In a recent webcast, I talked about how nice it is to have a componentize Web server. It is more important for IT Professionals because nothing is more frustrating than having to patch, patch, and do more patching. When our server, hopefully soon after Longhorn Server, gets true componentization of the Web sku it will be an awesome accomplishment. For now, I will live with putting specialized IIS Web servers with minimal components on the internet, extranet, or heck the intranet where we have long dominated - with pleasure. I spent an hour talking about the 40+ modules that comprise IIS, mostly native modules, and showed how we could strip them from our running processes.
Inside IIS7's Componentization
IIS 6.0, don't get me wrong, was a rockin' Web server and if you aren't running IIS 6.0 right now - well shame on you. IIS 5.0 was the pseudo-dominant Web server for a couple years until Windows Server 2003 shipped - for good reason. The rest is kinda history...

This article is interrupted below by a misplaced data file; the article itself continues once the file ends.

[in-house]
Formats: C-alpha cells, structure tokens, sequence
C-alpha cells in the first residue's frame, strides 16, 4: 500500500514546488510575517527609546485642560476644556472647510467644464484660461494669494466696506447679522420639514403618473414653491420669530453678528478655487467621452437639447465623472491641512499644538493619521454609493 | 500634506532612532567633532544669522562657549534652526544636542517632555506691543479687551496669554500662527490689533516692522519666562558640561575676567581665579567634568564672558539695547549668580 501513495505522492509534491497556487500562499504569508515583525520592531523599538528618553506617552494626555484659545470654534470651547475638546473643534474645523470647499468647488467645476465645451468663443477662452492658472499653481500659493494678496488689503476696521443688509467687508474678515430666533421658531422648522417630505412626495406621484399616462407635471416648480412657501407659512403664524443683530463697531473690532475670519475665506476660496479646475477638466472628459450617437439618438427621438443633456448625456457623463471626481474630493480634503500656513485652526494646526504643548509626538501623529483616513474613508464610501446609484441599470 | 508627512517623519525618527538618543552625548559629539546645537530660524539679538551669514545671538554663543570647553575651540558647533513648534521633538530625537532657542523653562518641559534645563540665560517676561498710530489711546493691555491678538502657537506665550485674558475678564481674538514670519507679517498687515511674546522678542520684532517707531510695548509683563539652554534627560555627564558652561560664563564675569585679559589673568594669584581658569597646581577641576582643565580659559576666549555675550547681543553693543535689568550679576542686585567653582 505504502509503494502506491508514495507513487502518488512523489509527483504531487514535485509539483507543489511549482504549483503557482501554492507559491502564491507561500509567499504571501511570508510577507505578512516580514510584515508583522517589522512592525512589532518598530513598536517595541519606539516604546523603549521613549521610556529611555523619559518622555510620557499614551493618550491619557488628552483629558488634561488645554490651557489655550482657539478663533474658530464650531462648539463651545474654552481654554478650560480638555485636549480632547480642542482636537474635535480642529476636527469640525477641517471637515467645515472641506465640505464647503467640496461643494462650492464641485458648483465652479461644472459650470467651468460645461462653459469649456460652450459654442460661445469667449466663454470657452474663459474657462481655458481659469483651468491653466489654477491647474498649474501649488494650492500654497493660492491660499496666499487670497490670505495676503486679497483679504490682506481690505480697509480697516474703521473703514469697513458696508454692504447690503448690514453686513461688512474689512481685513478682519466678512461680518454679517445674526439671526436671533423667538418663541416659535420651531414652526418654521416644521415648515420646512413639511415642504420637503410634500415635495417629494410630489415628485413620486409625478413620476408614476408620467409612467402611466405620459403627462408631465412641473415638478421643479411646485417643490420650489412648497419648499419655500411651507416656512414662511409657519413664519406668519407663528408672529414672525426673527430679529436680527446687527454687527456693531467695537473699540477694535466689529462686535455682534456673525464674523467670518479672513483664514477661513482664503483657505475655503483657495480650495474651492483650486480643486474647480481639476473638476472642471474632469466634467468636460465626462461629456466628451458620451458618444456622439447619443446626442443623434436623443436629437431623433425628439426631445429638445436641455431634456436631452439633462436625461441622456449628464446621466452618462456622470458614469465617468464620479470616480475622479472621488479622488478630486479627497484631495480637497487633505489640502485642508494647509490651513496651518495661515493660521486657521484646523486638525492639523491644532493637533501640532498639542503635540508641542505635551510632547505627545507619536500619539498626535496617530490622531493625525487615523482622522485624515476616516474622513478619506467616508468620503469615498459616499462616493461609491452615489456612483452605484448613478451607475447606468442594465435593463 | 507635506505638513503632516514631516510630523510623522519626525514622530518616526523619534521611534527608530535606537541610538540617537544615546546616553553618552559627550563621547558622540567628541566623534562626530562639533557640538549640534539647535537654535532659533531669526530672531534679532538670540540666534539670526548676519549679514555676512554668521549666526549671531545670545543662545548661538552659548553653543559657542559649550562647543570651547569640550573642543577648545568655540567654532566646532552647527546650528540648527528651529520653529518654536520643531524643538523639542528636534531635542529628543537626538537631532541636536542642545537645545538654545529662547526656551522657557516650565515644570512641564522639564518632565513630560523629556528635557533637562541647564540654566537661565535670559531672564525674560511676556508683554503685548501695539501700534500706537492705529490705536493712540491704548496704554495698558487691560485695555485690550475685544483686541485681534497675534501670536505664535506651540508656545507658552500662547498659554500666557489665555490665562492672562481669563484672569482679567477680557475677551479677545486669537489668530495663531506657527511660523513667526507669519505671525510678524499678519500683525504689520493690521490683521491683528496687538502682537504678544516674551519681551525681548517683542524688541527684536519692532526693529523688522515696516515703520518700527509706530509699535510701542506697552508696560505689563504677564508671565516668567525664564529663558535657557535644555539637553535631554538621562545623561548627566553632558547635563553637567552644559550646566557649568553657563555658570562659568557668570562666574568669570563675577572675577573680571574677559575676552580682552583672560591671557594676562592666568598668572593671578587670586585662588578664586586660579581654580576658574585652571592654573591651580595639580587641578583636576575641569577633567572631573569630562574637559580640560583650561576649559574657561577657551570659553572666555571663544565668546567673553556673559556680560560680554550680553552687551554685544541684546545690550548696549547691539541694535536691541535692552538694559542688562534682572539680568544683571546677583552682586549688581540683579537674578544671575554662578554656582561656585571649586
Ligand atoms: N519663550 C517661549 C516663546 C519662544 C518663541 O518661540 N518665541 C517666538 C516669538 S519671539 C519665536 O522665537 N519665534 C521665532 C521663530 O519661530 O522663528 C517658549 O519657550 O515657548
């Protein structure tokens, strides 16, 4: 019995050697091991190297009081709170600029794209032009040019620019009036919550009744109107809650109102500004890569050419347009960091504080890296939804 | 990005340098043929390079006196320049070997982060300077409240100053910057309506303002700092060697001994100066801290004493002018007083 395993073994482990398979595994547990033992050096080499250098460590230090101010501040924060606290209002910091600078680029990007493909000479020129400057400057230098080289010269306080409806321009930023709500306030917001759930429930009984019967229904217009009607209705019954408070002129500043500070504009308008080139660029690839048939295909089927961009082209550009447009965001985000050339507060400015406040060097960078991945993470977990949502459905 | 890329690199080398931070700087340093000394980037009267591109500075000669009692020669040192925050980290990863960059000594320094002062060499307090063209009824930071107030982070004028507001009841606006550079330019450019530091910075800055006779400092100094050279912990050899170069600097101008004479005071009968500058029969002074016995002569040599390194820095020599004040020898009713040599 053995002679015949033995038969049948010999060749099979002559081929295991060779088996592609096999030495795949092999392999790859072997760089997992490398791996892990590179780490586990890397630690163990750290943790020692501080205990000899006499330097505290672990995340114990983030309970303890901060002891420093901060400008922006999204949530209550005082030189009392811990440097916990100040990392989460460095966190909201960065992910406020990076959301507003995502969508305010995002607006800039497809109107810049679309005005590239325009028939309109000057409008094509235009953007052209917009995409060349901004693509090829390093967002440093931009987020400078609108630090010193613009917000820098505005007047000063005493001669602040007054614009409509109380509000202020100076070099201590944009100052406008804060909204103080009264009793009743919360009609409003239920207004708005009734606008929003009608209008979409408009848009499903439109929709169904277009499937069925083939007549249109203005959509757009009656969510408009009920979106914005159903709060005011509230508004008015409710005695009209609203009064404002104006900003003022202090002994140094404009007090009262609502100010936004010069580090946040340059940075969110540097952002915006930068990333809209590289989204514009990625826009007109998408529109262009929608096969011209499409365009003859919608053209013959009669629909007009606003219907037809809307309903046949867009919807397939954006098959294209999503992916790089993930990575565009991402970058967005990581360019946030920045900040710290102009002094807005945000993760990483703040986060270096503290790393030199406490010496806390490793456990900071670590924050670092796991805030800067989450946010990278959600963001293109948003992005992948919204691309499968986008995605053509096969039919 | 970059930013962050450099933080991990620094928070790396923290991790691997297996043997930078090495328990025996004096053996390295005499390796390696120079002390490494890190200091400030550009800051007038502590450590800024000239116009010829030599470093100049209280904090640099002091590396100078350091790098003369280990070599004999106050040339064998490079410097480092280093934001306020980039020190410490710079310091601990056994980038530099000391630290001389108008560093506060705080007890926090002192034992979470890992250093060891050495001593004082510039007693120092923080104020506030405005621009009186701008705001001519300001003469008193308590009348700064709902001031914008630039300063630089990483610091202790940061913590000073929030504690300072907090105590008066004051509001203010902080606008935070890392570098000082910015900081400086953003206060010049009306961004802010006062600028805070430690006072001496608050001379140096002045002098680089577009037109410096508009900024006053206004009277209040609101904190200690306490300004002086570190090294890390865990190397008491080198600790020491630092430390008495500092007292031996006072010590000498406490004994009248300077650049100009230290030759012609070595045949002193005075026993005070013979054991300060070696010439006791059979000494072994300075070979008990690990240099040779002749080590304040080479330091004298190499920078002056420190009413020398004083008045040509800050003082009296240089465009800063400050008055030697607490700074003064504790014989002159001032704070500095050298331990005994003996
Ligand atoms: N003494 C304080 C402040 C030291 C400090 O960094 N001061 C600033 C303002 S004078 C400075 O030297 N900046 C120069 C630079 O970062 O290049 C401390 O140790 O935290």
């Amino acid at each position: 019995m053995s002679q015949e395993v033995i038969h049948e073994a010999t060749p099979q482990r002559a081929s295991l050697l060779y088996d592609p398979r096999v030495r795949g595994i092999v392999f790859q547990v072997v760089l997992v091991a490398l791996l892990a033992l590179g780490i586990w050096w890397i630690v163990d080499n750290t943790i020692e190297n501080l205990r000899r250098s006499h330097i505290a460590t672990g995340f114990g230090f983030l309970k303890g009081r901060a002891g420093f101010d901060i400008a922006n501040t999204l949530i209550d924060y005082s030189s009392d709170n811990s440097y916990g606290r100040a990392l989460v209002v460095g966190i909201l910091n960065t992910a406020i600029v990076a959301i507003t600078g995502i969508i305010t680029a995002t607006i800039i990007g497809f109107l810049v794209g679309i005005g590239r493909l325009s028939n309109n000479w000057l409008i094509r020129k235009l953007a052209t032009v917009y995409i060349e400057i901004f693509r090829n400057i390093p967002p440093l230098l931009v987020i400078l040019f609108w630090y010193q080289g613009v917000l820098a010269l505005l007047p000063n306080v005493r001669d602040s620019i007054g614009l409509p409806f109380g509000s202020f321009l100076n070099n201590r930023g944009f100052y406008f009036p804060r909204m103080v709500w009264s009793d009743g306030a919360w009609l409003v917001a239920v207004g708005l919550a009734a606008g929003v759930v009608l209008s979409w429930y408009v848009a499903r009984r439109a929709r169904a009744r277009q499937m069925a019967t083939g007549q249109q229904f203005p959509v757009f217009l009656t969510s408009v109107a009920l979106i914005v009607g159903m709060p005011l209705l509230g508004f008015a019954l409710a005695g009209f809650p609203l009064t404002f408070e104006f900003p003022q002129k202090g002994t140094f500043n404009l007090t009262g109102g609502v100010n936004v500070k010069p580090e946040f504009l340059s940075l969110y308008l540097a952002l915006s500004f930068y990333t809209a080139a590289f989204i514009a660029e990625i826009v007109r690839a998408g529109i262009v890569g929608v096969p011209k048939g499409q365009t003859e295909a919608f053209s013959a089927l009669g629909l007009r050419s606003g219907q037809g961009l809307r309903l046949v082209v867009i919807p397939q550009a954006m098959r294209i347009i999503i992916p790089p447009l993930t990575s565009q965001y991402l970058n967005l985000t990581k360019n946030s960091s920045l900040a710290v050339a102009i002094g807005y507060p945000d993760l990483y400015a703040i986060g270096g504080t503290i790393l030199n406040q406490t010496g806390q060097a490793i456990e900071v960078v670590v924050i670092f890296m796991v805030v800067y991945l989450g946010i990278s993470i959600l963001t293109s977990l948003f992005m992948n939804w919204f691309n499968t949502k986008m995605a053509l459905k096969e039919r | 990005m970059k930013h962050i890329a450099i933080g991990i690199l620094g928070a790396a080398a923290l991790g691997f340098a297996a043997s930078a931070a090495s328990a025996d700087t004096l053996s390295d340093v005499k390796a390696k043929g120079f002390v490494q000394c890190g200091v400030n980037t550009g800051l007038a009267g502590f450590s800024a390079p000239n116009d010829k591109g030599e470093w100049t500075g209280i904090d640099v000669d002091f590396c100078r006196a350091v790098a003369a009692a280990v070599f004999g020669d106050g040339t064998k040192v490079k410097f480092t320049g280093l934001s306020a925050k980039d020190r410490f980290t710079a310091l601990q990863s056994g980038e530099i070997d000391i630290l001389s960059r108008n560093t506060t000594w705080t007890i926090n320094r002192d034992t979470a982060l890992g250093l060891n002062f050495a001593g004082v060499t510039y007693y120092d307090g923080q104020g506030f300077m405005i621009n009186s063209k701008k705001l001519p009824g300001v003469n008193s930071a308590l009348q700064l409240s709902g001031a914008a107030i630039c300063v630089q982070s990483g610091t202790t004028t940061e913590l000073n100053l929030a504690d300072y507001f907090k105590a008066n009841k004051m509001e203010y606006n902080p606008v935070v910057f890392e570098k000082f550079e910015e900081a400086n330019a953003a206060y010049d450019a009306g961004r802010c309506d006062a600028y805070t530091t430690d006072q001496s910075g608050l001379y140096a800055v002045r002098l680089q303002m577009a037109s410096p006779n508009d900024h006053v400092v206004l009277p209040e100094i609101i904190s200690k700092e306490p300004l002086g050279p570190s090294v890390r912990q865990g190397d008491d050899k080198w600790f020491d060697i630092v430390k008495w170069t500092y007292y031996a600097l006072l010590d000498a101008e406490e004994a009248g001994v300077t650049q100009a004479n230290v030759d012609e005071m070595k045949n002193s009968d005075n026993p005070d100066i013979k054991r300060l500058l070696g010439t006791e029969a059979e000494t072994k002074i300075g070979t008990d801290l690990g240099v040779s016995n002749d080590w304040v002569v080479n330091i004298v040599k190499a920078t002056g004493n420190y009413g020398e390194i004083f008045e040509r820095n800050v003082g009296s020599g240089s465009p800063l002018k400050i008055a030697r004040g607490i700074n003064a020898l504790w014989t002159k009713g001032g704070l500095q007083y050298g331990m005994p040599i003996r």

The one thing to understand about IIS 6.0 is that, albeit secure as heck, it still has a pretty big footprint. It doesn't offer you the ability to really scale back the number of modules running in the process. Instead, it just turns off features by default to ensure that they can't execute. It doesn't guarantee against vulnerabilities *if* the scenario is right because it does allow the binary to be executed because it is loaded in the worker process. Use Microsoft's (formerly systernals) Process Explorer to see the difference, just like I did in this webcast. IIS7 is slim, efficient, and flexible - and absolutely extensible. You don't believe me... try it for yourself!
View the Webcast online or Download
If you don't know about IiS7's componentization - learn today. It is a fundmental reason to start your development & deployment plans for our next generation Web platform.
Download the Powerpoint
For some, the time isn't available to spend ~60 minutes watching the webcast. This is certainly understandable and so to help I am including the powerpoint for download. Also, you might check out another reference on the same topic here on IIS.NET - IIS7 Module Overview.